Once a friend introduced me to Vibram FiveFingers, I've pretty much given up on normal footwear. Instead, I've explored several options for minimalist footwear. I'll present them here in the order I tried them.
Vibram FiveFingers KSO
Like slip-on hobbit feet.
Good for: Running and hiking, especially when it's wet, on road or off.
Not good for: Wearing all day, prolonged wet conditions, cold conditions
These are the most barefoot-like footwear I've tried. They're basically Vibram rubber gloves for your feet. Your toes can move independently, and along with the rest of your foot, they can wrap around rocks and roots on the trail for traction. They have excellent traction in almost every condition - wet wood was the only place I've felt them slip.
I've run through light snow in these, and as long as I wasn't always in the snow, my feet were fine: there's so much blood going to your toes that they stay relatively warm. I've also run through puddles after a rainstorm. Normally, I'd have to go around, but with these, I could go straight through.
However, if your feet are wet in them for a long time, it may cause problems. I wore these for a week in Peru, where it rained daily and the humidity was always high. They never really dried, which resulted in some blisters and wrinkled skin.
Also, on long runs, I've experienced some chafing along my arch. This is pretty easily solved with some athletic tape. Also, Vibram's new Bikila is said to solve the problem.
Soft Star Viley
All natural, like what the Indians wore.
Good for: Winter hikes, runs, and general wear
Not good for: Warm weather.
These are simple shoes. A smooth grain leather upper, sheepskin innersole, and rubberized outsole make them cozy, with enough traction for pretty much anything. They're super flexible - you can just roll them up - and super comfy. However, if I'm standing around inside or in warm weather, my feet sweat like crazy.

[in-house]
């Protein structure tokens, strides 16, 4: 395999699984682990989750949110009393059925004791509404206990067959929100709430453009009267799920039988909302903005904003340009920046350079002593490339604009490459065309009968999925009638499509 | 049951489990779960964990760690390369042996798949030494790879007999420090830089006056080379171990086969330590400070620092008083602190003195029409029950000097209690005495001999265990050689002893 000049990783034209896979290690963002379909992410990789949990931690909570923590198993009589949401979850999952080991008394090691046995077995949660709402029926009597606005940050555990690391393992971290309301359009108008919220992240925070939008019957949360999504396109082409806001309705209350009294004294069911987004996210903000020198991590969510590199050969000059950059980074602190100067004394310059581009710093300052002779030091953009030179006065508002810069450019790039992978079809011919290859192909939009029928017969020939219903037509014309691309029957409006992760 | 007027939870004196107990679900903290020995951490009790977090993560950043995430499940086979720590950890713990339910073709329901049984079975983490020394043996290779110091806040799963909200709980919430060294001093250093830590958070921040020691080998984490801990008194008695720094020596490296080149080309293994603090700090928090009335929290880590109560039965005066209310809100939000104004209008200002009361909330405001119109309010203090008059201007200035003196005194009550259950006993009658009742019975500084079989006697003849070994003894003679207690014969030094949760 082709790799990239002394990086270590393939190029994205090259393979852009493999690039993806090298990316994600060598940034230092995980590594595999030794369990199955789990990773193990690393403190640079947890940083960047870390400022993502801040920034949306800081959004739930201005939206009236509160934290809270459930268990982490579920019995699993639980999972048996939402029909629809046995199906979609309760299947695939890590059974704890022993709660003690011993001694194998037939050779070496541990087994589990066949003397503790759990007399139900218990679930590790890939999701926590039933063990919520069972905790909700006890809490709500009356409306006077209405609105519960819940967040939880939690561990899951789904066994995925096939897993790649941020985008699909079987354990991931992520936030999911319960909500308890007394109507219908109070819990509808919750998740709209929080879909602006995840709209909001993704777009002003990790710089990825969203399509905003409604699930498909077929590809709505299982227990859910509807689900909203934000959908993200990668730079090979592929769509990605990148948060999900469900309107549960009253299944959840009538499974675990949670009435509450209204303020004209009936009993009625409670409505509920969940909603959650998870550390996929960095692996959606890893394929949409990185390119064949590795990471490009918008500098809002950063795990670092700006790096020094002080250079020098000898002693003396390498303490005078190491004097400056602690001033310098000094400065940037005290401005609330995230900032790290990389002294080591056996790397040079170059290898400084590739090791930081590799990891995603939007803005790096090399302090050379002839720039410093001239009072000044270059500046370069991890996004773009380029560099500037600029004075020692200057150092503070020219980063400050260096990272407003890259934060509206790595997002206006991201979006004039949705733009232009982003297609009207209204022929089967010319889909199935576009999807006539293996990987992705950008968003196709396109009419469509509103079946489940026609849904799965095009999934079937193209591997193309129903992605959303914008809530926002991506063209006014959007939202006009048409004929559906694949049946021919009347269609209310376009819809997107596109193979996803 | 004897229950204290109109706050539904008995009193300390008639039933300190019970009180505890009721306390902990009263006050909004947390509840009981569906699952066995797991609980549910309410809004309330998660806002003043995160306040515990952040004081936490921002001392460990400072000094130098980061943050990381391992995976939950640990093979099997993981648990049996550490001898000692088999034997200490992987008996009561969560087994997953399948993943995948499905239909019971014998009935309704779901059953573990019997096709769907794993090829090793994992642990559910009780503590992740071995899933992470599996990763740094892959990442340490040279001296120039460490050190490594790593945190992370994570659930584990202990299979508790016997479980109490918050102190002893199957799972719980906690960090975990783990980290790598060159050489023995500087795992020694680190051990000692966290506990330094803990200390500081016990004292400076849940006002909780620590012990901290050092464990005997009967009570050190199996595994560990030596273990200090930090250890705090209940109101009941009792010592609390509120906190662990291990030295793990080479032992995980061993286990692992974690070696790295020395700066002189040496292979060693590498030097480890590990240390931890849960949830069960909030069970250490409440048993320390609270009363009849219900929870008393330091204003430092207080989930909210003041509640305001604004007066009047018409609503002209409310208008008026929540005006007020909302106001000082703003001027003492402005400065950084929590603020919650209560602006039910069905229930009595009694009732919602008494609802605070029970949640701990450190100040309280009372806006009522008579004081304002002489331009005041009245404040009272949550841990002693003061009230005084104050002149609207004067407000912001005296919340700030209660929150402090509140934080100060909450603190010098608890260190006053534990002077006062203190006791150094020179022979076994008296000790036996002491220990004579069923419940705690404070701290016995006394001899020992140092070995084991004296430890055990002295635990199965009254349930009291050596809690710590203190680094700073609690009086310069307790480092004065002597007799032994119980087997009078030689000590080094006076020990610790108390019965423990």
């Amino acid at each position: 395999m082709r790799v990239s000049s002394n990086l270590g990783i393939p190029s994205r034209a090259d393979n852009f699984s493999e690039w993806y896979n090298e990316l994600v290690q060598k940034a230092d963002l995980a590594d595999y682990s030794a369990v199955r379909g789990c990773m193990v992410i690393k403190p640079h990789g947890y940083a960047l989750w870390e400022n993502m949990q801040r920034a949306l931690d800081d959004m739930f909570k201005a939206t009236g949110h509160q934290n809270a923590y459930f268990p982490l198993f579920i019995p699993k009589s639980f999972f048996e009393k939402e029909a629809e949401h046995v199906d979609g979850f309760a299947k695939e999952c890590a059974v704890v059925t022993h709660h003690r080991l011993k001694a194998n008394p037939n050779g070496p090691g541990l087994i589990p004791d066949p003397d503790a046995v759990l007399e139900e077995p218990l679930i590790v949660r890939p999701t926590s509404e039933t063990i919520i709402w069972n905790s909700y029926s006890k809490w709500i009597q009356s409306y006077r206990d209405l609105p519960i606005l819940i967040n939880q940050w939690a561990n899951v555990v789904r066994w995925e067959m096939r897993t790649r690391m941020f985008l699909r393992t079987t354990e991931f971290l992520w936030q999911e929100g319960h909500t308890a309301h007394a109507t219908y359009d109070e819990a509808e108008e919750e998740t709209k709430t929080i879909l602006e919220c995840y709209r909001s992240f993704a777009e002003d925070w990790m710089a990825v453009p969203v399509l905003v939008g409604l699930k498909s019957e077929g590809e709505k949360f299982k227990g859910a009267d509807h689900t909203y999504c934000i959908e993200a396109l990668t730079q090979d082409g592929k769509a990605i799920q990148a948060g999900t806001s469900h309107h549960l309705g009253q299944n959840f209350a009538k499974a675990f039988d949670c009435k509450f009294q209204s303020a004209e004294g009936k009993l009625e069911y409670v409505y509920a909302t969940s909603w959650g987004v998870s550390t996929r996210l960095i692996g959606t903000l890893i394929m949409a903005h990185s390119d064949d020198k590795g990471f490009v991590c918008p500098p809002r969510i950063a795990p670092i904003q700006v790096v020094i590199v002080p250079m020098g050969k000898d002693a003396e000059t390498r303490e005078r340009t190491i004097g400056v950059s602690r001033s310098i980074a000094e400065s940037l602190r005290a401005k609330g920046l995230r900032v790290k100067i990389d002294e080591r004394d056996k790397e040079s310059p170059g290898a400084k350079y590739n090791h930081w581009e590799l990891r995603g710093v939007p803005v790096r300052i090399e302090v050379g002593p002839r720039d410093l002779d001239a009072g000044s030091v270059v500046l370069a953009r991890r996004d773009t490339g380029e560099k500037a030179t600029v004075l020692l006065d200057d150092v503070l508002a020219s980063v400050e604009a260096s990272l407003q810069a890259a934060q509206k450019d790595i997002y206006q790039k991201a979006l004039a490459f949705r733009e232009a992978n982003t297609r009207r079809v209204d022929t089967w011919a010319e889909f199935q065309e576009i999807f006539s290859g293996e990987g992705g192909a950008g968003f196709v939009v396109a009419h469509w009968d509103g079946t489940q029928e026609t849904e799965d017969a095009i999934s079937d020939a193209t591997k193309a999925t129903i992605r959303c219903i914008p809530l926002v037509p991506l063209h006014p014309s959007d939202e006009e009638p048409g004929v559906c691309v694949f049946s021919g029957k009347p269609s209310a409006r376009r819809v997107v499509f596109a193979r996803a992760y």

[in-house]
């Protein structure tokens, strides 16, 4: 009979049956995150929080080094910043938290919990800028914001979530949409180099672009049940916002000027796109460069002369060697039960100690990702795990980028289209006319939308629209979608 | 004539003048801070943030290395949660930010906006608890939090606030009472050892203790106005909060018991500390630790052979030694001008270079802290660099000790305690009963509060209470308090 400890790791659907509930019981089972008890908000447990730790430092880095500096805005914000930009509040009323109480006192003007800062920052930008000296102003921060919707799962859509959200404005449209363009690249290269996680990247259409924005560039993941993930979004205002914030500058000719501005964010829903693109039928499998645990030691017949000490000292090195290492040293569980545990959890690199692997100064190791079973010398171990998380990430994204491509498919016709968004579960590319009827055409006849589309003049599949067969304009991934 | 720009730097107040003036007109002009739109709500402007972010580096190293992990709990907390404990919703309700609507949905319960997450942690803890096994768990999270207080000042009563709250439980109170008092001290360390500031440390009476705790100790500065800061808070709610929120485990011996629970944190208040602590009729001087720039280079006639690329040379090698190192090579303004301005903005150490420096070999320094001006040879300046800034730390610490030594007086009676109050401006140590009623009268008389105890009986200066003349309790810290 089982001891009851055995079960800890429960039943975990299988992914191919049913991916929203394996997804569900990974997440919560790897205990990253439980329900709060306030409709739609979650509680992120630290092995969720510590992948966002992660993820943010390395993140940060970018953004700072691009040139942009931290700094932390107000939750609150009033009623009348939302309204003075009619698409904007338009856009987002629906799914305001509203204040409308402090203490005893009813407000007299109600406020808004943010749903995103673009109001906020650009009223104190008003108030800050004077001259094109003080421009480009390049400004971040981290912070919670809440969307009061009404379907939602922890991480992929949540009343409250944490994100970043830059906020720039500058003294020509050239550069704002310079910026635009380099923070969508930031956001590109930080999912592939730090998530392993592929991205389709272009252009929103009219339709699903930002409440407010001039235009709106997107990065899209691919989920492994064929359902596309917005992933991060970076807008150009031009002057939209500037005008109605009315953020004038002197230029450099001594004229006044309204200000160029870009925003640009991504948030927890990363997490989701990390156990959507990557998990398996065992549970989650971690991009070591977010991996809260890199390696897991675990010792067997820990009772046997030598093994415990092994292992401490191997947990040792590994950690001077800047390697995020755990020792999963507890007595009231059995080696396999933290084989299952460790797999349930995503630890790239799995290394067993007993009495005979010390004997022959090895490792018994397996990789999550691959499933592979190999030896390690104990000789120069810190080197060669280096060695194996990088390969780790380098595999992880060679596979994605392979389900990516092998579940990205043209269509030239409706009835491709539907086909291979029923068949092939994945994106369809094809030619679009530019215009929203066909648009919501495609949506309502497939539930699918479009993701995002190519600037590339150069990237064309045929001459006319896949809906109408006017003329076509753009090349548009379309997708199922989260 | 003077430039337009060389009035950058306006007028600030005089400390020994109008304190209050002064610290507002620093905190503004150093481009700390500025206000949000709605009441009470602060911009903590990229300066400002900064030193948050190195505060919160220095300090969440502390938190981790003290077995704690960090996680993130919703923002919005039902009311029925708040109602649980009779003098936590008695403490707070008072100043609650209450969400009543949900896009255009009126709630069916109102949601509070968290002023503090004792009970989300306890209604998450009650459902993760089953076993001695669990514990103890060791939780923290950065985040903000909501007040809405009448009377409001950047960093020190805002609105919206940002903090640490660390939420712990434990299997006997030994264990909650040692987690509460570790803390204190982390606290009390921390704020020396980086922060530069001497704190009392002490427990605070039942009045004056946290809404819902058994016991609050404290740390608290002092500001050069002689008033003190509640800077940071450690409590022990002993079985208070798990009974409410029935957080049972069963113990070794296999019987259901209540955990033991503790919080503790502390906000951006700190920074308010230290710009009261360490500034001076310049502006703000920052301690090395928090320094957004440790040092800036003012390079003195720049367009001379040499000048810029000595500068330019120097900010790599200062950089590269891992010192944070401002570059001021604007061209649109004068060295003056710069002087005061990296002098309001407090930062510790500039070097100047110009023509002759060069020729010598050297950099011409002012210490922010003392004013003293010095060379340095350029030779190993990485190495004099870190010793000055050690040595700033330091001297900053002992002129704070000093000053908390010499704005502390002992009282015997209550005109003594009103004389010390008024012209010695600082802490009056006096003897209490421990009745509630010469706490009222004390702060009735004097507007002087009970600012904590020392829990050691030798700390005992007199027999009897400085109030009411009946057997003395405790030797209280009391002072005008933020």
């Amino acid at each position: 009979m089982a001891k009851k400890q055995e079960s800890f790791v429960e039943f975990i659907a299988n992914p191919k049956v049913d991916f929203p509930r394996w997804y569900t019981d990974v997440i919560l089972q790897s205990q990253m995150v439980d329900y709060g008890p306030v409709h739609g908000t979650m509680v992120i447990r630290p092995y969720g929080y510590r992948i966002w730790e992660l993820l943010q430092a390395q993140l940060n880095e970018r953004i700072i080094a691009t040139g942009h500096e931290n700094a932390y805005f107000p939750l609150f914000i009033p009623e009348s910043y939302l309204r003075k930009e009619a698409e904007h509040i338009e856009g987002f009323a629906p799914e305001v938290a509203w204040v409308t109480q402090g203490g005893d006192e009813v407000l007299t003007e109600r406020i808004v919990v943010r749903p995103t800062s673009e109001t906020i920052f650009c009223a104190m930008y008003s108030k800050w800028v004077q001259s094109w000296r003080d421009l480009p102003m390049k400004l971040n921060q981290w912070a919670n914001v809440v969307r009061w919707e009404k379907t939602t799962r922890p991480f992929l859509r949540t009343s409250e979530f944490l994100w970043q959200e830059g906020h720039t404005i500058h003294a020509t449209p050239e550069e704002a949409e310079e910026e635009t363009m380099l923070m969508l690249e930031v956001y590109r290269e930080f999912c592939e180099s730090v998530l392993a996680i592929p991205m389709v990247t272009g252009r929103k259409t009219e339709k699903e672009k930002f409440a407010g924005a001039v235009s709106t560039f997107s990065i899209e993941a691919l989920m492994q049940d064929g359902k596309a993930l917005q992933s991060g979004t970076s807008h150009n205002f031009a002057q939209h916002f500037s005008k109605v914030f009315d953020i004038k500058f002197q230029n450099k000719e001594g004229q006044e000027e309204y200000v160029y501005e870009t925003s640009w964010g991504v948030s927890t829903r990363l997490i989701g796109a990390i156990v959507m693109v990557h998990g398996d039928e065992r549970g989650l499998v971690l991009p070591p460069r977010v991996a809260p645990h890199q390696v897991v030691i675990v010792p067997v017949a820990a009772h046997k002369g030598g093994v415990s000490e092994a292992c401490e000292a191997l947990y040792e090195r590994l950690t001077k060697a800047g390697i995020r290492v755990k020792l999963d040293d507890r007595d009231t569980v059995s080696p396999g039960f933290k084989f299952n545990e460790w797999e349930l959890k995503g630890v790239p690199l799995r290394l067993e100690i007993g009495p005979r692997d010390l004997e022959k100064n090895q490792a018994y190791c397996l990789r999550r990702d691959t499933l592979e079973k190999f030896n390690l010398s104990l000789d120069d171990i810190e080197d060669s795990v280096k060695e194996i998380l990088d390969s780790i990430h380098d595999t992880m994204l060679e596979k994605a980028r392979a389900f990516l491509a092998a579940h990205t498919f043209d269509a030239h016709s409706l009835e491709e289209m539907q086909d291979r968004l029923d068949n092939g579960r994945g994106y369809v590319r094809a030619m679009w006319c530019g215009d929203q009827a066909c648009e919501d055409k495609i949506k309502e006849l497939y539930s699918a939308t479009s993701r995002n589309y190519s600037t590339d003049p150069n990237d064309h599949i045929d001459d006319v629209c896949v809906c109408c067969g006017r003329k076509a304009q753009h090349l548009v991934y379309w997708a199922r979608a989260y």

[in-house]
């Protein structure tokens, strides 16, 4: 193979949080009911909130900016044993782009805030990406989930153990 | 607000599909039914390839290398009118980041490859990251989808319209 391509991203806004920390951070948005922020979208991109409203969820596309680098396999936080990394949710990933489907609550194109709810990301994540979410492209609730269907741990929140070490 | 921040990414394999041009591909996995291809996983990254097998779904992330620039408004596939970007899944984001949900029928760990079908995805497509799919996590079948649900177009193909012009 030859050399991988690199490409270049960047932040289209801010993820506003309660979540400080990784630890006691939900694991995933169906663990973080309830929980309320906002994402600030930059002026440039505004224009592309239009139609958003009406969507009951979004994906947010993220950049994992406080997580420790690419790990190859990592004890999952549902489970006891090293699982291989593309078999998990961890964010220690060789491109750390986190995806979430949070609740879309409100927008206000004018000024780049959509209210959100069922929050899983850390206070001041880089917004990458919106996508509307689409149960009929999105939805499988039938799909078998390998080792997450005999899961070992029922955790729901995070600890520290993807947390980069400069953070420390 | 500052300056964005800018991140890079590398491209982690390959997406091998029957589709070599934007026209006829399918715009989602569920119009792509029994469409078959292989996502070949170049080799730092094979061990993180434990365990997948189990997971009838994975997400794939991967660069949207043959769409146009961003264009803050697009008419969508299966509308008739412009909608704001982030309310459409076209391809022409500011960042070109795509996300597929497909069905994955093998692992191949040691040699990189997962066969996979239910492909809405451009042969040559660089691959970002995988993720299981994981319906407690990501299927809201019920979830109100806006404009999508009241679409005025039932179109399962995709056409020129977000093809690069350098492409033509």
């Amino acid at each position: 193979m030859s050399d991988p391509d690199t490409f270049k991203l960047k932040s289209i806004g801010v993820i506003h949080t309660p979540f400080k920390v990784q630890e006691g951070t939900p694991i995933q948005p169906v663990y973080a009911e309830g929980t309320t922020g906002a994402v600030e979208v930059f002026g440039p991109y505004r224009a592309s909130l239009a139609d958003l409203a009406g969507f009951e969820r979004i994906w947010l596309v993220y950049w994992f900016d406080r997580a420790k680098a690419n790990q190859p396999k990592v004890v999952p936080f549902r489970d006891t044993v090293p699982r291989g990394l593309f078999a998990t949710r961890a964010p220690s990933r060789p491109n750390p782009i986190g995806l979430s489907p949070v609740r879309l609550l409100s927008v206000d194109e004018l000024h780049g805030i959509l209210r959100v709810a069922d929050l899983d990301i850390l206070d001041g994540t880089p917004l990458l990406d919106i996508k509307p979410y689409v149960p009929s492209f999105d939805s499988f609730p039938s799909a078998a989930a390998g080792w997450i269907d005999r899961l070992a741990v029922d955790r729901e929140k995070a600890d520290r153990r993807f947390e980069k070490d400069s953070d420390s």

Nike Free 5.0 V4
As minimalist as Nike gets.
Good for: Situations where you need to look normal.
Not good for: Lateral movement.
These feel great after a bike ride or a long run. Their heel and arch support let my feet relax - although for most, coming from more "supportive" shoes, they would work your feet.
I don't recommend these for beginners, or really for anyone. The heel makes it extremely difficult to forefoot strike, which will give you bad form while running. Heel striking is bad. But these are very flexible as far as "shoes" go, and I avoid wearing anything with more support than these.
Nike has come out with a Nike Free Run, which doesn't seem to solve any of the problems addressed here, but does look like it has a more comfortable upper. Nike's human rights violations make me want to stay away from them.
Soft Star RunAmoc
Like what the Indians wore, but better.
Good for: Running, wearing all day, conforming a little
Not good for: Sandy trails.
Once Soft Star realized a lot of their customers were wearing their moccasins for running, they began developing a running moccasin. They sent many different variations to testers, evaluating materials, fit, and function.
They did a good job. With its perforated leather upper, Vibram sole, and adjustable elastic laces, the RunAmoc is good for running. I did 13 miles in mine the second day I wore them. However, my arches got pretty sore. It was probably not a good idea to do 13 miles on my second day. Also, sand from the trail leaked in the holes and gave me blisters on the outer part of my soles. And one more thing: the 5mm trail sole seemed to thick to me - my feet slid off rocks instead of wrapping around them.
Of course, most of those problems are my fault: I went too far too soon, perforated leather isn't good for sand, and I chose the wrong sole thickness. I sent these back for some sizing adjustments and the thinner (2mm) sole. We'll see how they work now - I'll be wearing them a lot in the DR.
In any case, these are one of two pairs of shoes I could wear all day.
Run like the Tarahumara. You don't have to get pink laces.
Good for: Running on any surface, wearing all day.
Not good for: Cold weather.
Price: $20-25, depending on foot size.
I made these myself with a kit from Invisible Shoe. That means they're custom-fitted, and cheap. The owner will make you a custom pair for twice the price.
They're a piece of Vibram rubber that hugs your sole. 4mm is thick enough to protect your feet and thin enough to let them function naturally. The cherry rubber provides good traction, along with allowing your feet to wrap around rocks and roots.
I ran on Blodgett Peak with these this morning, and they felt great. In fact, I normally couldn't feel them at all. The day after I got them, I put them on at 1400 and didn't take them off until I went to bed. They're that comfortable.